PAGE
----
Background: A minority of patients treated conservatively for breast cancer will develop local or regional recurrences. Our aim was to determine how their occurrence may be linked to the evolution of the disease.
Patients and methods: We analyzed 2784 women treated for early-stage breast cancer by quadrantectomy and whole-breast irradiation in a single institution. We evaluated the prognostic factors associated with local, regional and distant recurrences and the prognostic value of local and regional recurrences on systemic progression.
Results: After a median follow-up of 72 months, we observed 33 local events, 35 regional events and 222 metastases or deaths as first events (5-year cumulative incidence 1.1%, 1.2% and 7.6%, respectively). Size, estrogen receptor status, Her2/Neu and Ki-67 were associated with all three types of events, while axillary status and vascular invasion were associated only with the occurrence of metastases or death. Young age increased the risk of local recurrence. Local and regional recurrences were associated with an increased risk of systemic progression: hazard ratios 2.5 [95% confidence interval (CI) 1.1-5.8] and 5.3 (95% CI 3.0-9.5), respectively.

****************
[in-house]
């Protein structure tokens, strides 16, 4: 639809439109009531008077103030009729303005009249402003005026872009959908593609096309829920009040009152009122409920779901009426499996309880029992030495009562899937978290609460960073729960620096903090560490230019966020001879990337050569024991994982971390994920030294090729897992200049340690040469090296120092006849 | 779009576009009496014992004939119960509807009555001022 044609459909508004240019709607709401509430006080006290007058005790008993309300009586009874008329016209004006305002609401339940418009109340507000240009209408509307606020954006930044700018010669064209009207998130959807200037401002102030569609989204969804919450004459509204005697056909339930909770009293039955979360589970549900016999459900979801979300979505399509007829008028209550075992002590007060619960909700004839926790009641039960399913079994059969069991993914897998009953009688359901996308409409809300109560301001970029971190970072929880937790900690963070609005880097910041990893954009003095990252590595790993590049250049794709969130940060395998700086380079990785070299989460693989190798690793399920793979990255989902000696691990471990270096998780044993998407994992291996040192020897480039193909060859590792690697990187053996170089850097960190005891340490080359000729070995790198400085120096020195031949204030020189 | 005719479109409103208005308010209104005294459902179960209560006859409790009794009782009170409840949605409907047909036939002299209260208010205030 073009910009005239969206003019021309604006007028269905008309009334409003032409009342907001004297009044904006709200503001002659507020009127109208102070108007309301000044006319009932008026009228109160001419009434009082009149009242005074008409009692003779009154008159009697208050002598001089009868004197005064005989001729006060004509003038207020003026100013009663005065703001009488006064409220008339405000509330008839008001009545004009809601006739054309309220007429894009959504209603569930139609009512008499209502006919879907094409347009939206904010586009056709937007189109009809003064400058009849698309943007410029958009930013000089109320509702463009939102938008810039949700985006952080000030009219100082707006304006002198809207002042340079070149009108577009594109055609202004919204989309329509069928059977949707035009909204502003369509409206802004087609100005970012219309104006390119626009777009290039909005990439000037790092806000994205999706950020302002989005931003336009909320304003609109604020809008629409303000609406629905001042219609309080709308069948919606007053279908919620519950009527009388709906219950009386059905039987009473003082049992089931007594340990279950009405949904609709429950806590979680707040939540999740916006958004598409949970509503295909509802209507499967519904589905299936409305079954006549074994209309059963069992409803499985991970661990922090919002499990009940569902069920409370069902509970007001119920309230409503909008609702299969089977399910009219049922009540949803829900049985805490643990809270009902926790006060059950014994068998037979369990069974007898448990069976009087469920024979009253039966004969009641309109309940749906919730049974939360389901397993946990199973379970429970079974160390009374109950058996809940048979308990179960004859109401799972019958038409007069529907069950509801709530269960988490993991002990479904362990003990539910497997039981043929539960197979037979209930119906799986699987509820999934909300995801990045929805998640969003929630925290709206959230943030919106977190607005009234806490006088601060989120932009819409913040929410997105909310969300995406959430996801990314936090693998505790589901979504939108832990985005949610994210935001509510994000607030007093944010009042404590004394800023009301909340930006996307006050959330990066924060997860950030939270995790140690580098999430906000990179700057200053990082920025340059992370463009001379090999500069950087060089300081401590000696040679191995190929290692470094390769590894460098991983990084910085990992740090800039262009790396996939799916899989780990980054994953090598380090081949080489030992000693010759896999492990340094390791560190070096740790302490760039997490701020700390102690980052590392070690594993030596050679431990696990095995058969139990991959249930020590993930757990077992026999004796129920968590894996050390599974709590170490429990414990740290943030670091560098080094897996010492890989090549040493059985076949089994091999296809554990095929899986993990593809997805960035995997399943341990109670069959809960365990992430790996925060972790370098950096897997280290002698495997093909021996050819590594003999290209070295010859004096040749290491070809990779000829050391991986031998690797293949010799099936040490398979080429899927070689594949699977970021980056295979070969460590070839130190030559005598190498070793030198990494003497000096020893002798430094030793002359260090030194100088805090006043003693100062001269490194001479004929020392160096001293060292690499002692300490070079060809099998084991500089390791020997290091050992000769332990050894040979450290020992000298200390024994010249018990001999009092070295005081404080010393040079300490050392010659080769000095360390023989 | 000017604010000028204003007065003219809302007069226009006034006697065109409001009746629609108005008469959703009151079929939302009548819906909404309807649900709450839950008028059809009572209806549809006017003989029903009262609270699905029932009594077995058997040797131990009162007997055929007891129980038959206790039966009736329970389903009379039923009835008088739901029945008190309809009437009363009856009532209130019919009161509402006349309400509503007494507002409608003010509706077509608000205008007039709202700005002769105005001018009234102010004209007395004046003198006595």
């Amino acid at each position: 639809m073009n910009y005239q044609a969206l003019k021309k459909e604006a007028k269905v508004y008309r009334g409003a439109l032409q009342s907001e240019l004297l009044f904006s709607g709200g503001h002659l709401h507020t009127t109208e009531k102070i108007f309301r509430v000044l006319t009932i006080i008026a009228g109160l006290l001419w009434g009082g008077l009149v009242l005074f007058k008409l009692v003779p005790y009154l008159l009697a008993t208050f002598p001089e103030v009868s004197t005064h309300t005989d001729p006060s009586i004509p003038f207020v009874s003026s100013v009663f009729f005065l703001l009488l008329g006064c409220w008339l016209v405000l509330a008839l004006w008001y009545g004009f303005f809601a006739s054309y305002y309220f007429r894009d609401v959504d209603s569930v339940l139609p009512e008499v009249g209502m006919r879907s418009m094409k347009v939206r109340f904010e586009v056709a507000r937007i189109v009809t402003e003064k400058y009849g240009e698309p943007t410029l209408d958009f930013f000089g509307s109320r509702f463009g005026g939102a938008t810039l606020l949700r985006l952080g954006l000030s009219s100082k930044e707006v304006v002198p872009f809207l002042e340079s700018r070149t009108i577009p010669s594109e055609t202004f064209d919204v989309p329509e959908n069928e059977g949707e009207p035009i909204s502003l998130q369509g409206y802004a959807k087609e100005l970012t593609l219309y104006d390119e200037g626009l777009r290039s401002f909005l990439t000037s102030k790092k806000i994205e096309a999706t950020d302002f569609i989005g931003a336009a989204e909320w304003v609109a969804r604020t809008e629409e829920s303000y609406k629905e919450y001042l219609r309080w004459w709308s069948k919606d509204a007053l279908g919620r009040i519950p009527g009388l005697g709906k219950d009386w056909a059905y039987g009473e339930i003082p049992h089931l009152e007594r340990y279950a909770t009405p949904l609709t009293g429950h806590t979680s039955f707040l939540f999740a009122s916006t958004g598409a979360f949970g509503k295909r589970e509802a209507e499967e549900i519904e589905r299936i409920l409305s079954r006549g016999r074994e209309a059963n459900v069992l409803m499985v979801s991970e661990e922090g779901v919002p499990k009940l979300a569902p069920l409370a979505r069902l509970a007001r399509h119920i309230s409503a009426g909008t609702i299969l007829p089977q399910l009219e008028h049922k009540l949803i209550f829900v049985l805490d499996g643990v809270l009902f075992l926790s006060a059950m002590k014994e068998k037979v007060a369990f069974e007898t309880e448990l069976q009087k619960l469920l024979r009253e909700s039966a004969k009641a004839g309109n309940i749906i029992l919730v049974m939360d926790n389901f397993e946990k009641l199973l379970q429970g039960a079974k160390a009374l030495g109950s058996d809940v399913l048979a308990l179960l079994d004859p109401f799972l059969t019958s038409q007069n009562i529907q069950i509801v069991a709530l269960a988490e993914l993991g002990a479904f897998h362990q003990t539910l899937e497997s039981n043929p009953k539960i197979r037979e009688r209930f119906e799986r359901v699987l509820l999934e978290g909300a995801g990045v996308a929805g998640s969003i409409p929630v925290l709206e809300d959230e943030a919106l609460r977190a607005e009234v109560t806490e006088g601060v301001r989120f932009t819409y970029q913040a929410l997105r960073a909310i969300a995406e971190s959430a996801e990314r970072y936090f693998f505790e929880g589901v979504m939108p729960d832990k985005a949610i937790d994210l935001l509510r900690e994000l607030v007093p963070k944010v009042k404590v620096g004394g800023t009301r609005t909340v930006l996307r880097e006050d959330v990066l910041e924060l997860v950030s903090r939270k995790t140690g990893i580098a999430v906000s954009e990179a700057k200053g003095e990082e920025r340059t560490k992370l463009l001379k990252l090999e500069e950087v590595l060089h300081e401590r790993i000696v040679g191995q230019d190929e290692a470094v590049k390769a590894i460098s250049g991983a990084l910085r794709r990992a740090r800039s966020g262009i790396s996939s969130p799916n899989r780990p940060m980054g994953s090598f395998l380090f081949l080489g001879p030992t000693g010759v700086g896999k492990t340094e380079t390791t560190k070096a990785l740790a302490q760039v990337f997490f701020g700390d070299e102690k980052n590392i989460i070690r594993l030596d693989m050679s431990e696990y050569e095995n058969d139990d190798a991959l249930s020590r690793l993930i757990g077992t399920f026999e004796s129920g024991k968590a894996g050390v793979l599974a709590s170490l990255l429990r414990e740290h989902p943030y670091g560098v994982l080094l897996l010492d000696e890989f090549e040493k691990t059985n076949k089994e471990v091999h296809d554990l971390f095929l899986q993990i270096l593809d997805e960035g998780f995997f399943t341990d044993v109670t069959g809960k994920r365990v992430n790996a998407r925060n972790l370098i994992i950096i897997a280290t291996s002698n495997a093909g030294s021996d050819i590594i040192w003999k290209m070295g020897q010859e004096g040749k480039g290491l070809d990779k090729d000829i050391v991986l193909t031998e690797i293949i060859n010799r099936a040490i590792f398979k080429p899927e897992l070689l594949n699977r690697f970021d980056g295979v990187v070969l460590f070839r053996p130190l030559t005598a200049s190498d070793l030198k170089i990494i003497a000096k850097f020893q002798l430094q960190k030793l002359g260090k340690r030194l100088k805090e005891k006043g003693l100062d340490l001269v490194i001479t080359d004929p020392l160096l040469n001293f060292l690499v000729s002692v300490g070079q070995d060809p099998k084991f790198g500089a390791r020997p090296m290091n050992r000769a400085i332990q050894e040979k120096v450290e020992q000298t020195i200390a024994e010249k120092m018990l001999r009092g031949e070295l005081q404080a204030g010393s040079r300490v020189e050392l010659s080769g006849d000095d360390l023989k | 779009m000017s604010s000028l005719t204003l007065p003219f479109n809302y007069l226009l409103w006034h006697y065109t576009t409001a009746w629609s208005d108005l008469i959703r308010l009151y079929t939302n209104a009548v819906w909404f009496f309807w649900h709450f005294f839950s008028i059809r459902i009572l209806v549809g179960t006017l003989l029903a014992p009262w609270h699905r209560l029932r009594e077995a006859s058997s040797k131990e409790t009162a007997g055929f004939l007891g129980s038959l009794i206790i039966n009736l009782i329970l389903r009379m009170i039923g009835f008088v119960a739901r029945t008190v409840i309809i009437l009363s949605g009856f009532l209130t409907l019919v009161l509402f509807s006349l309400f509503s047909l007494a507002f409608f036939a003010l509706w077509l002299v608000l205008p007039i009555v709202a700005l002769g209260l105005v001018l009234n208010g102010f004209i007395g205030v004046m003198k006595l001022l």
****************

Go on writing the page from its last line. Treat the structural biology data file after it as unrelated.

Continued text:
Conclusions: Local and regional recurrences after breast-conserving surgery are rare events. They are markers of tumor aggressiveness and indicators of an increased likelihood of distant metastases.